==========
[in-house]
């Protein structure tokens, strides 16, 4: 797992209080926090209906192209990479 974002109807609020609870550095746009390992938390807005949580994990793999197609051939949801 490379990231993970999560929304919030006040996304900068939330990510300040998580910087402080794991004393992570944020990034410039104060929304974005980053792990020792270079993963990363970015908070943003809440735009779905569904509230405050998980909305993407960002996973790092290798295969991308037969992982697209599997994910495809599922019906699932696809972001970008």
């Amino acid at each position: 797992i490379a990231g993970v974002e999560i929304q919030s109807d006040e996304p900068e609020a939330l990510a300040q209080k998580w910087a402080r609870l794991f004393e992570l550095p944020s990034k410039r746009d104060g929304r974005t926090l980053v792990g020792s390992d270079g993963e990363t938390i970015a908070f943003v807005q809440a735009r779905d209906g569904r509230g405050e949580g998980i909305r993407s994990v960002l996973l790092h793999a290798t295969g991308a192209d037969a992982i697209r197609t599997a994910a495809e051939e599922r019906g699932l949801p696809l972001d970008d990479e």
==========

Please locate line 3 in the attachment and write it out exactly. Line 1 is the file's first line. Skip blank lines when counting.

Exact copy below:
């Amino acid at each position: 797992i490379a990231g993970v974002e999560i929304q919030s109807d006040e996304p900068e609020a939330l990510a300040q209080k998580w910087a402080r609870l794991f004393e992570l550095p944020s990034k410039r746009d104060g929304r974005t926090l980053v792990g020792s390992d270079g993963e990363t938390i970015a908070f943003v807005q809440a735009r779905d209906g569904r509230g405050e949580g998980i909305r993407s994990v960002l996973l790092h793999a290798t295969g991308a192209d037969a992982i697209r197609t599997a994910a495809e051939e599922r019906g699932l949801p696809l972001d970008d990479e």